A large-scale North American research collaboration has uncovered, for the first time, how charge order and superconductivity cohabit at nanoscale and interact on femtosecond timescales in copper-based materials (cuprates).
This work, published today in the journal Science, takes aim at the interaction between superconductivity and charge order which, like ripples in water, is formed by the self-organization of electrons in a material’s normal state. Scientists think that these charge ripples might house the mechanism through which superconductivity emerges.
“We are learning that charge order and superconductivity are interacting at the nanoscale,” said Fabio Boschini, Assistant Professor at the Institut National de la Recherche Scientifique (INRS) and Affiliate Investigator at the Stewart Blusson Quantum Matter Institute (Blusson QMI). “There is a very deep connection between superconductivity and charge order.”
Superconductors conduct electricity without dissipation, which means that they do not lose energy through heat. Most materials become superconductors at extremely low temperatures, requiring elaborate freezers and expensive coolants such as liquid helium. Instead, cuprates superconduct at temperatures comparable to the boiling point of nitrogen (77 K, -196°C, approximately one hundred times higher than other “conventional” superconductors). Despite this, the electronic properties of cuprates are still not fully understood. Quantum material scientists have been working to understand the mechanisms underlying superconductivity in cuprates, with the goal to ultimately achieve room-temperature superconductivity: the holy grail for researchers studying quantum materials.
This research effort, led by Giacomo Coslovich at SLAC National Accelerator Laboratory in California (US), is the result of a long-term international collaboration, including Blusson QMI, INRS, Yale University, as well as the Università Cattolica del Sacro Cuore in Brescia. Blusson QMI played a key role in supporting experimental efforts: Andrea Damascelli’s group supported experimental work, and Doug Bonn’s group provided YBCO samples. The project started in 2015 when Coslovich and Claudio Giannetti (Brescia) began chatting with Boschini and Eduardo da Silva Neto (now Assistant Professor at Yale University), then postdoctoral fellows in Andrea Damascelli’s lab at Blusson QMI.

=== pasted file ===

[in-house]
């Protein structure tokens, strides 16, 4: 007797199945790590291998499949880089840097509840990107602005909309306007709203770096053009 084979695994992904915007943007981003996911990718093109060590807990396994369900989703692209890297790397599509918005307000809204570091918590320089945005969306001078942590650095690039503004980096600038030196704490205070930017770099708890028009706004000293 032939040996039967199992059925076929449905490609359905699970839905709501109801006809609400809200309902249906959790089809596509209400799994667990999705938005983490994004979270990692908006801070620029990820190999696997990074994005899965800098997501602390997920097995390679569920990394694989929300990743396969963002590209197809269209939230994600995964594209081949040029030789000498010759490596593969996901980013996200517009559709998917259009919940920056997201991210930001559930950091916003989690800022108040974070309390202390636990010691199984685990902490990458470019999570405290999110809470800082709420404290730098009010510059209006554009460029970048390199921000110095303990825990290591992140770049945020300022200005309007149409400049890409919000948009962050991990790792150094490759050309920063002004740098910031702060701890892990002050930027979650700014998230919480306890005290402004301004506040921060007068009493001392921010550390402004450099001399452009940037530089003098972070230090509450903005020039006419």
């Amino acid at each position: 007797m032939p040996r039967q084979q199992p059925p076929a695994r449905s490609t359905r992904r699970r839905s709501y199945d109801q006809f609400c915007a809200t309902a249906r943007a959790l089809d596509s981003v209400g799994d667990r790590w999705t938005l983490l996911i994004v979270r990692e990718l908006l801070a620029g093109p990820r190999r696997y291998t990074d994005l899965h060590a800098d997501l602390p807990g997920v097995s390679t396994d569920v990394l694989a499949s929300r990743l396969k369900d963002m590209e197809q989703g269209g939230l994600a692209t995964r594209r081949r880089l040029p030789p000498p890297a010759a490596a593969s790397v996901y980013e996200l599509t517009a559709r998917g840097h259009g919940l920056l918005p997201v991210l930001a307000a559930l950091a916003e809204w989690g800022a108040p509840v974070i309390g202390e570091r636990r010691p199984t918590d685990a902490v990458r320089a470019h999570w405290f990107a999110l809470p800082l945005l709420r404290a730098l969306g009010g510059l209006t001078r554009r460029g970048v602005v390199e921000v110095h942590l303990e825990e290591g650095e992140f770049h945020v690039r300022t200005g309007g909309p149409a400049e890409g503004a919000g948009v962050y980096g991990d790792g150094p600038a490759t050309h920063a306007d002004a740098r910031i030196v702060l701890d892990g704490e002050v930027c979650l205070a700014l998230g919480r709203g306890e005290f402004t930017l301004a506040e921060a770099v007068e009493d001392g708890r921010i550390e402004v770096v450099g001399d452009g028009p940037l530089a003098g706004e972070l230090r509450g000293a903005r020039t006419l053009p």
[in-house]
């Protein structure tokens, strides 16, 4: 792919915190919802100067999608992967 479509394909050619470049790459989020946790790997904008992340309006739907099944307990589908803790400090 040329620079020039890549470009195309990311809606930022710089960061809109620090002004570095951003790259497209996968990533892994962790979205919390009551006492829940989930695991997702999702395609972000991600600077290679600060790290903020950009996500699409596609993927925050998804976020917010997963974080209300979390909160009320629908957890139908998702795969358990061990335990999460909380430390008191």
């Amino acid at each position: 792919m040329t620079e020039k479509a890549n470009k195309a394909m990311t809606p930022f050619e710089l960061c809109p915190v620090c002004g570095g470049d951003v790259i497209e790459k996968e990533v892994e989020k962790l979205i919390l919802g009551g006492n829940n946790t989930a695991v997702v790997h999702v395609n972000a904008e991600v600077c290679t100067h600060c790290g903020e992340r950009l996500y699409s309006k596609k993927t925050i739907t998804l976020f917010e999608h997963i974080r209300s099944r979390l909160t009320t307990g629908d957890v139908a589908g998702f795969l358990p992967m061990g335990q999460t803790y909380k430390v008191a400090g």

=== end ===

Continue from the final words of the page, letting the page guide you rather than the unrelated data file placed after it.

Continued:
The researchers tracked the dynamics of charge order after the light-induced vanishing of superconductivity via time-resolved resonant x-ray scattering at the Linac Coherent Light Source (LCLS) free-electron laser located at SLAC. With a better picture of the physics and the dynamic interactions underlying superconductivity at higher temperatures, the researchers are optimistic that they can work with theorists to develop a framework for a more nuanced understanding of how high-temperature superconductivity emerges.
“Up until a few years ago, researchers underestimated the importance of the dynamics inside these materials,” said Giacomo Coslovich, lead investigator and Staff Scientist at SLAC. “Until this collaboration came together, we really didn’t have the tools to assess the charge order dynamics in these materials. The opportunity to look at the evolution of charge order is only possible thanks to collaborative teams like ours sharing resources, and by the use of a free-electron laser to gain new insight into the dynamical properties of matter.”
Over the years, highly motivated students joined this extensive research effort and have developed expertise in free-electron laser science. MengXing Na, PhD student in Damascelli’s group, joined the project in 2019, after travelling to Stanford with Boschini to work on data analysis under the guidance of Coslovich.
“When you’re studying something as complex as the interactions of electrons inside the material, having access to multiple techniques and perspectives is very valuable,” said Na. “There is no other facility in the world with the capabilities of LCLS, so this was a very unique experience.”
“World-class collaborations like these offer us the opportunity to push the boundaries of our understanding of quantum science, giving researchers more tools to solve fundamental problems,” said Andrea Damascelli, Scientific Director of Blusson QMI. “It is also thrilling to see how students and former postdoctoral fellows from the Blusson QMI contributed to this fascinating project, and to see Blusson QMI’s legacy in a new generation of rising-star researchers.”